Factors affecting your broadband speed and how to fix them

If you're using a 4G broadband connection then the first factor to consider is how strong the signal is in your area. If all is well here then the equipment, cable, Wi-Fi router and devices also all need to be scrutinised as all of these can affect the performance of your broadband.


In this article:

  1. Network
  2. Equipment
  3. Cables
  4. Wi-Fi Router
  5. Connected Devices
  6. Speed Test


Network signal and available broadband speeds

The signal strength and available 4G speeds is something we will have put a lot of consideration in to before suggesting it as a viable solution for you. One of the factors is the strength of signal and the available speeds, both of which can vary considerably depending on location and distance from the transmitter.



How your router connects to the network is important. In the world of 4G broadband the router is going to need some sort of antenna to pick up the 4G network's transmission. If this equipment is sub standard then your router won't get a strong connection and your broadband speeds will be slow or even non-existent.



Following on from the connection between your router and the network (via Equipment); Unless you're using an all-in-one 4G router (more on this shortly) there will be a cable from the router (or there abouts) to the antenna. Nowadays we install this as "Cat6" copper-stranded ethernet cable which supplies both the power and the data connection for the antenna.

Cabling to the antenna should never be bent (sharply twisted) or crushed; so poking it through a closed window or forcing the cable somewhere it doesn't quite fit is never good practice.

The cable connection should be securely crimped (the connections at each end of the cable) and have a clear run from one end to the other with no damage or rubbing against sharp edges.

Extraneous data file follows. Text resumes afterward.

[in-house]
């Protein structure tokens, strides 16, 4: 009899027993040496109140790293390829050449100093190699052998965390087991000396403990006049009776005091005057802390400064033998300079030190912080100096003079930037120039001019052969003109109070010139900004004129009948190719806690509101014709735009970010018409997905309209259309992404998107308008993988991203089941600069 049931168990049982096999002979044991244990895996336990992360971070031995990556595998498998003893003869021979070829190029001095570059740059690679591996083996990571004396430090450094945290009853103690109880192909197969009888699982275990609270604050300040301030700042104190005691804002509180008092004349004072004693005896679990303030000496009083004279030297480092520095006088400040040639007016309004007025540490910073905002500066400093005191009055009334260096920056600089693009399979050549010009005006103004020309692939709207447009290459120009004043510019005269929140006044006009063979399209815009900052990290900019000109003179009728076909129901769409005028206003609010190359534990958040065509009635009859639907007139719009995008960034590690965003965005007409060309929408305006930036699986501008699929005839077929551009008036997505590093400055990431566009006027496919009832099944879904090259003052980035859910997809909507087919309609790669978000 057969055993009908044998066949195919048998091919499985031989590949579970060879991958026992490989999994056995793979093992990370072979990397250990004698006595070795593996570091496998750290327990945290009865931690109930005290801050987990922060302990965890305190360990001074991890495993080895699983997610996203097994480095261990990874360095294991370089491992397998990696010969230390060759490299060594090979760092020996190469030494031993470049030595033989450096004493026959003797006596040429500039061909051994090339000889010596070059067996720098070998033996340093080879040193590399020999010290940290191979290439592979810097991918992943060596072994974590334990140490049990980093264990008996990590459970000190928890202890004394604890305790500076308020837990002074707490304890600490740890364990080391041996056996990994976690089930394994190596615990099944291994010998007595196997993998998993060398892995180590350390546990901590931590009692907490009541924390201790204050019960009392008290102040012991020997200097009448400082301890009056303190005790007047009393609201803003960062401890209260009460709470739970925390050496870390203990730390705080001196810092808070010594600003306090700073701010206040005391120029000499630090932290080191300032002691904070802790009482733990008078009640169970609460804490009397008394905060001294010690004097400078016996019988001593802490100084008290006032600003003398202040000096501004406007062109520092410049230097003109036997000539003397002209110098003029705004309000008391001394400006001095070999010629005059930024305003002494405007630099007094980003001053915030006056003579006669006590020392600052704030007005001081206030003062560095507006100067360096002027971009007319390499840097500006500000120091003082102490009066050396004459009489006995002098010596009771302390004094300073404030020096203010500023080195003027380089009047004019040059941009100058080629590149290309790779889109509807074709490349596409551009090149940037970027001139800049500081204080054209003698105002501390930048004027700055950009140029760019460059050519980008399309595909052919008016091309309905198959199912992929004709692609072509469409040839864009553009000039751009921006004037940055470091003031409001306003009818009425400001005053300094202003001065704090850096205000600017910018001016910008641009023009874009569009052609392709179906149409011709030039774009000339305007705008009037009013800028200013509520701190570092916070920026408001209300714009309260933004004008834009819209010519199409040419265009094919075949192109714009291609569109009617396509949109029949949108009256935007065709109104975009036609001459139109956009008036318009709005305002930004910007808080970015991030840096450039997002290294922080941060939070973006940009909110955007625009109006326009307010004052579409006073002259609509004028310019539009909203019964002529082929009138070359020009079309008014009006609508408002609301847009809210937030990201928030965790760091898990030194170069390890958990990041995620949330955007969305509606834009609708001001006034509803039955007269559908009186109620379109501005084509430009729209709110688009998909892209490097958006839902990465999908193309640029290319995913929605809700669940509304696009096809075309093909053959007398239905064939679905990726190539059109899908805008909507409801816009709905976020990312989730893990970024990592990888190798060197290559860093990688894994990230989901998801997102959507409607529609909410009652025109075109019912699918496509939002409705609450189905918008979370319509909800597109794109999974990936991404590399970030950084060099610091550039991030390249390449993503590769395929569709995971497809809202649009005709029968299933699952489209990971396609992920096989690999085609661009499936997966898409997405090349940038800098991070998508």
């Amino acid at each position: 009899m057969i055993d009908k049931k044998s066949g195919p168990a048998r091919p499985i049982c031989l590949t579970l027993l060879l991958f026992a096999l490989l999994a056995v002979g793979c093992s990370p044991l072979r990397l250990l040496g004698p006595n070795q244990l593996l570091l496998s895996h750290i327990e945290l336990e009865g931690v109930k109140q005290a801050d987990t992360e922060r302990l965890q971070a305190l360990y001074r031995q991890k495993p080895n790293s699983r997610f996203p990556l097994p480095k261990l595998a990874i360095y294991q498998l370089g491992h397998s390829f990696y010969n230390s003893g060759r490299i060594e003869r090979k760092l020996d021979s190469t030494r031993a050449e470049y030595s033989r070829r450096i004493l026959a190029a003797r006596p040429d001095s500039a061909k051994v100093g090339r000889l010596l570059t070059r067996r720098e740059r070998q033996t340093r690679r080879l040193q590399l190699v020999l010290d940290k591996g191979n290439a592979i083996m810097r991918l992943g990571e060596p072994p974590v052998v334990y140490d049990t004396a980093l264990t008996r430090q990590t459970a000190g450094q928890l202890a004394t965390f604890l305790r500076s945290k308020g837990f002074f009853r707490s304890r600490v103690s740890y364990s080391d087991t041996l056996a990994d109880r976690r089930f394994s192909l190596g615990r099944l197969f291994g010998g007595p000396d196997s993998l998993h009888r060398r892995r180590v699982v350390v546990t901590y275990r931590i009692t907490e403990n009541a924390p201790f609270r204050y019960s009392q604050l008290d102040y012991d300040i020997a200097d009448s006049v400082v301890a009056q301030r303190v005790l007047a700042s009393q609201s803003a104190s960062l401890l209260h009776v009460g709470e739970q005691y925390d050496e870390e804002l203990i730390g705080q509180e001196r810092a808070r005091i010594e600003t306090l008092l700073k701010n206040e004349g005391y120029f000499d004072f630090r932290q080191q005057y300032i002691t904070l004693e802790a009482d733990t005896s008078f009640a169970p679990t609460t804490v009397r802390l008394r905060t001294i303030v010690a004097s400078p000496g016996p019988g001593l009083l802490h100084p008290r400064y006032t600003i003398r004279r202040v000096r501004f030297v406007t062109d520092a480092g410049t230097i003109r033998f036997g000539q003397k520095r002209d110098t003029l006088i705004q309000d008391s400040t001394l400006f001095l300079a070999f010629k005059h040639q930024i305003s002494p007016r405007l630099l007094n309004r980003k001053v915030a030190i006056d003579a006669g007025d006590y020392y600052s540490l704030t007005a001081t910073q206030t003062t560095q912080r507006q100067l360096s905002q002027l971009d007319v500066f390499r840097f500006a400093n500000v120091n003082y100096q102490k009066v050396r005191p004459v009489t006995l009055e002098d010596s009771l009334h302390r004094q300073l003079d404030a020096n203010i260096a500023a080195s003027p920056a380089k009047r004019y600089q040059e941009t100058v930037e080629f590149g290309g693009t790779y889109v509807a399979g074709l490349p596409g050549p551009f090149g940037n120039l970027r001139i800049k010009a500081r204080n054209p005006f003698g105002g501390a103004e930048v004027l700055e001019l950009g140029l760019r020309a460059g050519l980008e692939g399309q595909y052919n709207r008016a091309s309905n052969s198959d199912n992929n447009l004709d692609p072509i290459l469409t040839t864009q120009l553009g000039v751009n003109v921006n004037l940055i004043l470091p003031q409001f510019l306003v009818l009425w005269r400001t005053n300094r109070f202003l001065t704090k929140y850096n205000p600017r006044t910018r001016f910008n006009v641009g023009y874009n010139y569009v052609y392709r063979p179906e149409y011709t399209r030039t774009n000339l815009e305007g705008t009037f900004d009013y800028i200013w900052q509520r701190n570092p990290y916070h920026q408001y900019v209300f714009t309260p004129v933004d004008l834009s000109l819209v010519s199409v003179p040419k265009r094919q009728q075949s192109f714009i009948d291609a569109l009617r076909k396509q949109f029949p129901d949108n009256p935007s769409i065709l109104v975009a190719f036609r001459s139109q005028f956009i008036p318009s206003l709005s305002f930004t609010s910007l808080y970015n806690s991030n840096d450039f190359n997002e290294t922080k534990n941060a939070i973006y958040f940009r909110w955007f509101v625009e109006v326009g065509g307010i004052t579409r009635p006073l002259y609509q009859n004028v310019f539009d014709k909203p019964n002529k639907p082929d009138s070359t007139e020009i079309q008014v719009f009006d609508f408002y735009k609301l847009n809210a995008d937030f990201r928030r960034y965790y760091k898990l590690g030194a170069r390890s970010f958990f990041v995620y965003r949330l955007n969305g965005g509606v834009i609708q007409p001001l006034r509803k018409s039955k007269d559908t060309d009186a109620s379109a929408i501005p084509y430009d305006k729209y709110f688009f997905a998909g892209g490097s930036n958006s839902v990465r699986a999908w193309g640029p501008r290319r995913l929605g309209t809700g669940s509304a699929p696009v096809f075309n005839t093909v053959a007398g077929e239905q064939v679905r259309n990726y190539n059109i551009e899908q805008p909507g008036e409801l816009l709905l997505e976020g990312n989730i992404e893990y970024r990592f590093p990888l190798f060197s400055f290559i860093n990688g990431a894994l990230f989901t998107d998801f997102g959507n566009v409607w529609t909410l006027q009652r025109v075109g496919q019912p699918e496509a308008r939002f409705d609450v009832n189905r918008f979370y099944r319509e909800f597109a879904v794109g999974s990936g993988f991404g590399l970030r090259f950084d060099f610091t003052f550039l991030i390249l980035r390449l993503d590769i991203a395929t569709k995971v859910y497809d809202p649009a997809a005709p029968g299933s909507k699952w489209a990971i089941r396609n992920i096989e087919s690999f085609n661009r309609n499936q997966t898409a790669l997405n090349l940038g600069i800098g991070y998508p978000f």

Wi-Fi Router

The router itself can have a significant effect on how well your broadband performs. Including factors such as:

Router position - Is it near other appliances that may interfere? Is it tucked away in a corner, making it harder for the Wi-Fi signal to reach the other end of the property?

Router's capability - What is the maximum speed of the router? If you have a gigabit broadband connection and the router only supports 100Mpbs then your connection will be limited to 10% of your broadband's actual speed. Modern routers should be able to provide gigabit connections through the network ports on the back of the router and via the Wi-Fi connection. To get a gigabit Wi-Fi connection your router should be at least "Wi-Fi 5" compliant, supporting both 2.4Ghz and 5Ghz frequencies.


Connected Devices

The number of connected devices and what these devices are doing will impact on the speed of your broadband.

Broadband Speed Tests

If you want to know the true speed of your connection then best practice is to disconnect ALL devices from the network (cabled or Wi-Fi). Following this, connect one device via an ethernet cable and visit www.speedtest.net to perform your broadband speed test.

It's always worth performing 3 or 4 tests at different times of the day as network speeds will fluctuate according to how busy the overall network is.

Remember; almost all broadband connections are shared with other customers. What this means is your 4G, phone-line or fibre broadband will all come from an "exachange" which hundreds+ of other customers are connecting to. If everyone on that network performed a speed test at the same the results would be extremely poor. This is the result of so many users battling for the same bandwidth.